Astro Pi, A Modified Raspberry Pi That’s Going to Space on December 15th
Raspberry Pi is one of the world’s most used single-board computer ever made. What makes it different from other mini-PCs is its flexibility; you can do pretty much anything with it, starting from using it for educational purposes to more complex stuff like robotics. Now, makers of the Raspberry Pi have modified the original product to go into space.
The team has developed two specially augmented Raspberry Pi computers, called Astro Pis, which are being launched to the International Space Station (ISS) as part of British ESA Astronaut Tim Peake’s mission. The launch date of this six-month mission, called Principia, is December the 15th.
Last year, Raspberry Pi teamed up with the UK Space Agency, ESA and the UK Space Trade Association to run a competition that gave UK school students an opportunity to have their coded experiments run in space. Now, Peake is taking up two Astro Pi computers which will be running Python programs written by the competition winners.
David Honess, the Education Resource Engineer at the Raspberry Pi Foundation, said in a blog post:
We have a range of new Astro Pi educational resources coming up. There will be opportunities to examine the results of the winning competition experiments, and a data analysis activity where you can obtain a CSV file full of time-stamped sensor readings direct from Tim.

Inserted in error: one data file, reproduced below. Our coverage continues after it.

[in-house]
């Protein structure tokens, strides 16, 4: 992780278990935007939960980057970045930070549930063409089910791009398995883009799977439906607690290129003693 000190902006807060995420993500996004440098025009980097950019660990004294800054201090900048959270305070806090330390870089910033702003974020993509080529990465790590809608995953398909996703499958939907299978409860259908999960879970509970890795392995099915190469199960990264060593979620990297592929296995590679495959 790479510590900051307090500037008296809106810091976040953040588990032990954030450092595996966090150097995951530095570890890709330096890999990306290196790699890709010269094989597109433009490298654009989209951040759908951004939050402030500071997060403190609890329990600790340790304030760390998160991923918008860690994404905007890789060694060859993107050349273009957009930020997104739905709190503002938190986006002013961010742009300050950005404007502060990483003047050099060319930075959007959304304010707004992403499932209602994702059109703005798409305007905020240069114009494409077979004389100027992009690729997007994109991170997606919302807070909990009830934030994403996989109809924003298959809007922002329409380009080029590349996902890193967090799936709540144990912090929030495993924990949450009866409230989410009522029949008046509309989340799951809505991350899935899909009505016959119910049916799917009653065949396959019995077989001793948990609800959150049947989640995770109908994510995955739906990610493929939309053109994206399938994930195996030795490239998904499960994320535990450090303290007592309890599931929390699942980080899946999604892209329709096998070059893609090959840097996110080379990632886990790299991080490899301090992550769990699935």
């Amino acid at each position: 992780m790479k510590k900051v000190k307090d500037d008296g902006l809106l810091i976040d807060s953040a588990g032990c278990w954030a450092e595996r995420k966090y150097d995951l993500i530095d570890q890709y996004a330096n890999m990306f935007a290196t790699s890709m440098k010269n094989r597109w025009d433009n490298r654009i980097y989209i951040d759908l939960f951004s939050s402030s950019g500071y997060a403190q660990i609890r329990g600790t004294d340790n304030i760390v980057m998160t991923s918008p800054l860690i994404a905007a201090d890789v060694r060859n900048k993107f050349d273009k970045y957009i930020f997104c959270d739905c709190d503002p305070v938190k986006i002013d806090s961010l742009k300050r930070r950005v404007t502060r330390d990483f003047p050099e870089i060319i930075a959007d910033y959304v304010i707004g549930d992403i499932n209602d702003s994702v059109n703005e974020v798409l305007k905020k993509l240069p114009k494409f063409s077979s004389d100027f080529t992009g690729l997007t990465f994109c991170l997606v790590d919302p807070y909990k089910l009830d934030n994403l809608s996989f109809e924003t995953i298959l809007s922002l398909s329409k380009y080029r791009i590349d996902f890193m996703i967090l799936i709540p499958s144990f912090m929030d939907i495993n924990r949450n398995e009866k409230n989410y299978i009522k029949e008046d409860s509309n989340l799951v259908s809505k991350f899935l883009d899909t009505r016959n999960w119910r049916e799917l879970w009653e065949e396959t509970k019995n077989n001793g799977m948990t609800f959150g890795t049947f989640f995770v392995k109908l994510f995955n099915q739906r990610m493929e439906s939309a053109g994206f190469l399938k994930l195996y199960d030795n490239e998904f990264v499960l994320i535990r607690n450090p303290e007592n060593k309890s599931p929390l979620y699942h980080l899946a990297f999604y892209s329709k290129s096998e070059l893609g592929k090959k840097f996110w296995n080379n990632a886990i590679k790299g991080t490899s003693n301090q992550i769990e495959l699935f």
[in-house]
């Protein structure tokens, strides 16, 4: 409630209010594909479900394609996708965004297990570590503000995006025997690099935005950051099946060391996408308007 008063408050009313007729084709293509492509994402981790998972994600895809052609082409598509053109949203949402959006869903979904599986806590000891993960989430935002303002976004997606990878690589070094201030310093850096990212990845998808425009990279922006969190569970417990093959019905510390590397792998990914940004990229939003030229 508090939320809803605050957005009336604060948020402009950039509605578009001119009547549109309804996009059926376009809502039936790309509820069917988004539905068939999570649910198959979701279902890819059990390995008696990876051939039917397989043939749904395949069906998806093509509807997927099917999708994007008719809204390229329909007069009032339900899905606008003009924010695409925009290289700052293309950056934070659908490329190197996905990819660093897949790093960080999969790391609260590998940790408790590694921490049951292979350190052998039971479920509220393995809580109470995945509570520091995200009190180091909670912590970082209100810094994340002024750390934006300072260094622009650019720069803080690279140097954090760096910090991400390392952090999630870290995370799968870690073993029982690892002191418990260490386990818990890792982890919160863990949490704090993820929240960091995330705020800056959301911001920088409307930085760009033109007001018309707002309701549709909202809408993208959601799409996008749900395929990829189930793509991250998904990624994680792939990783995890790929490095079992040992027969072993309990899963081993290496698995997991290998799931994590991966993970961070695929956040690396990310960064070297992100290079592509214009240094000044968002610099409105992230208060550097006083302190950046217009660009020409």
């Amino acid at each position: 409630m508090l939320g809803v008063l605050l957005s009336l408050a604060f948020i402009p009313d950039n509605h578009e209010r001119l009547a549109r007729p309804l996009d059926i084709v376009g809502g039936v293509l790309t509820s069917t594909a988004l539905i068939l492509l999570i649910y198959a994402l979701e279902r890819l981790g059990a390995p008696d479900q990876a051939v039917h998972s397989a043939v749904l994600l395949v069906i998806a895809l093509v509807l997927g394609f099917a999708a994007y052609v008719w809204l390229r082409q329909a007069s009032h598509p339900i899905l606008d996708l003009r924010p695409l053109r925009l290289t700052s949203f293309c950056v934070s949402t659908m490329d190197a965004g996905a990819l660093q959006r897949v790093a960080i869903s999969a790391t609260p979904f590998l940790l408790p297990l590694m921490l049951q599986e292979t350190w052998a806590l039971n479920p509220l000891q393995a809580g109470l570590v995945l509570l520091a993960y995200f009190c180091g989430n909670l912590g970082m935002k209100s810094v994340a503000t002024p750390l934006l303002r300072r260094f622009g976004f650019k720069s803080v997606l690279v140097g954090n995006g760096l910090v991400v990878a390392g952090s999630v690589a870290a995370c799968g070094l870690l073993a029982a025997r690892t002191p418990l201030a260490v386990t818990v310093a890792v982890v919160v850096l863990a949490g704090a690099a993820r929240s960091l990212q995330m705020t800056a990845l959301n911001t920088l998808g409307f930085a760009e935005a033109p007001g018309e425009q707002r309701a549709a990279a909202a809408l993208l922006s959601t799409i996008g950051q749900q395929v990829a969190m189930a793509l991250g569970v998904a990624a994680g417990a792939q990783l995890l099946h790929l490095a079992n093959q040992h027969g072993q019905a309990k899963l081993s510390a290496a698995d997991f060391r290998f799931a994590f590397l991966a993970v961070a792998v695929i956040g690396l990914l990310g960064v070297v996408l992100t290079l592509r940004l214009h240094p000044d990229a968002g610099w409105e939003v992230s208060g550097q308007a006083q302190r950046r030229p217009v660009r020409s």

Tim has also said that, during the flight, he wants to use some of his free time on Saturday afternoons to do educational outreach. While we can’t confirm anything at this stage we are hopeful that some kind of interactive Astro Pi activities will take place. There could yet be more opportunities to get your code running on the ISS!
As for the hardware, the purpose-built flight cases will each contain a Raspberry Pi, a Sense HAT, a real-time clock, and a camera module. The Sense HAT is an add-on board for the Pi, which packs an 8×8 full-color LED display; a mini joystick; a set of sensors for temperature, humidity, and pressure; an accelerometer; a gyroscope; and a magnetometer.
Gohar is the lead editor at TechFrag. He has a wide range of interests when it comes to tech but he's currently spending a big chunk of his time writing about privacy, cyber security, and anything policy related.